Earlier this year, Teva Pharmaceutical disclosed an internal investigation found business practices that were “likely” violations of the Foreign Corrupt Practices Act. The drug maker began its probe after receiving subpoenas and other requests for information related to foreign bribery from the U.S. Securities and Exchange Commission and the U.S. Department of Justice Department in 2012 (see page 6).
The run-up to that revelation, however, was allegedly fraught with internal bickering over procedures for pursuing violations, according to a lawsuit filed by a former Teva employee. Moreover, Keisha Hall, a one-time Teva certified fraud examiner and director of finance for Latin America, claims she was eventually fired for disagreeing with supervisors and helping U.S. officials with their investigation.
Teva is only the latest drug maker to become immersed in FCPA issues. U.S. officials are actively scrutinizing the pharmaceutical industry. Meanwhile, GlaxoSmithKline, Sanofi and the Alcon eye unit at Novartis, for instance, have been running internal investigations into potential problems in various countries. Four years ago, Johnson & Johnson paid $70 million to resolve FCPA violations.
As for the allegations made by Hall, her lawsuit claims that, from the time she arrived at Teva in 2008, she became aware the Latin America region had a history of events related to corruption. For instance, she claims she learned of investigations conducted by outside counsel earlier that year who identified numerous FCPA violations, according to the lawsuit, which was filed in federal court in Florida this week.
These included unauthorized payments to doctors in Chile and bribing doctors working for government hospitals, according to the lawsuit. She also alleged various investigations related to FCPA violations had been conducted between 2007 and 2010 by third parties, each of which resulted in findings and remediation recommendations.
Specifically, Hall was assigned to develop forms for tracking sales and marketing activities, and to develop a portal for automatically recording data, according to the lawsuit. However, Hall claims in her lawsuit that she later ran into roadblocks after some Teva managers allegedly sought to alter procedures for gathering information that is supposed to be collected to ensure compliance with the law.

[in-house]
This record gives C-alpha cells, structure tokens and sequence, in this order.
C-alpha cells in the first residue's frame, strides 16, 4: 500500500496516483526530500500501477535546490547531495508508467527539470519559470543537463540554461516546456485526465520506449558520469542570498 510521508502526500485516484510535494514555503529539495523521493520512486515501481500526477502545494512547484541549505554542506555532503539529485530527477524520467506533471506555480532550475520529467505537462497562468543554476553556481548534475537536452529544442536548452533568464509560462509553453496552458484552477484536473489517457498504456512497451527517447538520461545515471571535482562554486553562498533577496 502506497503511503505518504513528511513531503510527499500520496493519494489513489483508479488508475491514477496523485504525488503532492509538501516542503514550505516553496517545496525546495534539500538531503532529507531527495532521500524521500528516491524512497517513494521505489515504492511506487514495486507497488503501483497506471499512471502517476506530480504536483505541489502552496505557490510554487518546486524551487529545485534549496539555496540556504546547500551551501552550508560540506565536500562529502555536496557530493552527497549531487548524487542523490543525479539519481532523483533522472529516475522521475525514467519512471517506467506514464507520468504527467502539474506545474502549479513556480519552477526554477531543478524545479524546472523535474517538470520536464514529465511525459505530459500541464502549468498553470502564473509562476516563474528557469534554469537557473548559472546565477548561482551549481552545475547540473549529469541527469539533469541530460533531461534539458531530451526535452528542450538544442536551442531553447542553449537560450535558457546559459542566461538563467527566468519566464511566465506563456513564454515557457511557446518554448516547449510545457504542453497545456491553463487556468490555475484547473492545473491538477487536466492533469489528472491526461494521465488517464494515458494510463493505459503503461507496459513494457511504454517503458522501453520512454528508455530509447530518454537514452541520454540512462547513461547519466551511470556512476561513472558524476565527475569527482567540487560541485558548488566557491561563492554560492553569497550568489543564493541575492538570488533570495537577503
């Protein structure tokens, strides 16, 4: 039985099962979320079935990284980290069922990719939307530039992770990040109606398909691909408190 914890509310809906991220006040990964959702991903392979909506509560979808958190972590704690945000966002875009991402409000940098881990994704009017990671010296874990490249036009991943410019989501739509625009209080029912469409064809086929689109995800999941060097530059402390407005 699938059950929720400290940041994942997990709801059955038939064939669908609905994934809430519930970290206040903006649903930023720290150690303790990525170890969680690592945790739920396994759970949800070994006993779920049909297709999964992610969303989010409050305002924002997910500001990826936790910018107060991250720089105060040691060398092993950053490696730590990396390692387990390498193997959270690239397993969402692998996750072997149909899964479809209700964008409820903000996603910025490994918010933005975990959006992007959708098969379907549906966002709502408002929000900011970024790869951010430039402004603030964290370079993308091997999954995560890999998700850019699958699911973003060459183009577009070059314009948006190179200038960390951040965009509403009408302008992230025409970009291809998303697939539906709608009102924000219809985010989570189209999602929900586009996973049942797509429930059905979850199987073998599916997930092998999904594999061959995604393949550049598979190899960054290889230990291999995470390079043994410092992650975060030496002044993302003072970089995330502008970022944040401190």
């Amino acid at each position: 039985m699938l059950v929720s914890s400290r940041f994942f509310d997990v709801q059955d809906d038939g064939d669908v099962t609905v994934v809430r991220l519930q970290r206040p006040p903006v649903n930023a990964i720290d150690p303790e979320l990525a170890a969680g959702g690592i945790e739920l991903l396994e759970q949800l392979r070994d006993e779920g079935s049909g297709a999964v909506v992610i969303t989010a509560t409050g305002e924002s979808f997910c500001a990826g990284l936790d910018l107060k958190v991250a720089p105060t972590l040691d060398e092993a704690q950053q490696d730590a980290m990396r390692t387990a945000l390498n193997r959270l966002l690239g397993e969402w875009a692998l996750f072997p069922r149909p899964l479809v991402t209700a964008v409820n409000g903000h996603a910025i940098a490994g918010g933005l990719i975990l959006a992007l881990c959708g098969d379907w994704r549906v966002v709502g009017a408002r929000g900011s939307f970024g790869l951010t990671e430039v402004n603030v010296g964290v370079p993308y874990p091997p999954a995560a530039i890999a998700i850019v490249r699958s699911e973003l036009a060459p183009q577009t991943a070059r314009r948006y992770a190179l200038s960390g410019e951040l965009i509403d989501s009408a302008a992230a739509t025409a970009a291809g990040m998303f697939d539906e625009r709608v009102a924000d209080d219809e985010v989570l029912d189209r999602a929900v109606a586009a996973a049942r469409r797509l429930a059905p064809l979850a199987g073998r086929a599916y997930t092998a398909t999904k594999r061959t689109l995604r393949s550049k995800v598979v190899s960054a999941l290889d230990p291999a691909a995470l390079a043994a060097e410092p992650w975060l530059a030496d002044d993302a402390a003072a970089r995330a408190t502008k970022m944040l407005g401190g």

After Hall began reporting to a different manager, she was told “the role of compliance was not to interfere with the business-related needs of the company,” according to the lawsuit. And her new manager was “not too concerned with the FCPA” because violations would “only result in fines,” the lawsuit states, adding that many monitoring controls and compliance mechanisms were dismantled.
As a result, the level of monitoring in Latin America, notably Argentina, declined and managers ignored reports of the fraudulent payments to the Mexican government, according to the lawsuit. But despite making suggestions to maintain certain practices, she and her supervisor were eventually overruled, the lawsuit alleges.
By 2013, shortly after Teva began an internal probe, the lawsuit states Hall was asked to provide testimony to investigators for the SEC and Justice Department that covered events dating back a few years. These included internal disagreements over memos outlining deficiencies in complying with the Sorbanes-Oxley Act, which regulates corporate governance and financial practices.
Last year, Hall took a maternity leave and applied for a promotion, but instead, was told an anonymous whistleblower alleged she had inappropriately used Teva equipment – notably, a laptop – for personal use, according to the lawsuit. She was fired last November. Teva also claimed Hall was terminate dfor “instigating conflict, but alleged no misconduct associated with work,” the lawsuit says.
A Teva spokeswoman writes us that the allegations are “entirely false” and that Hall was fired for violating company policy. The lawsuit, for instance, recounts how Hall was told she inappropriately used Teva equipment for personal business. The drug maker will “vigorously defend the allegations,” the spokeswoman writes.
This article was first published on the WallStreetJournal in 2015.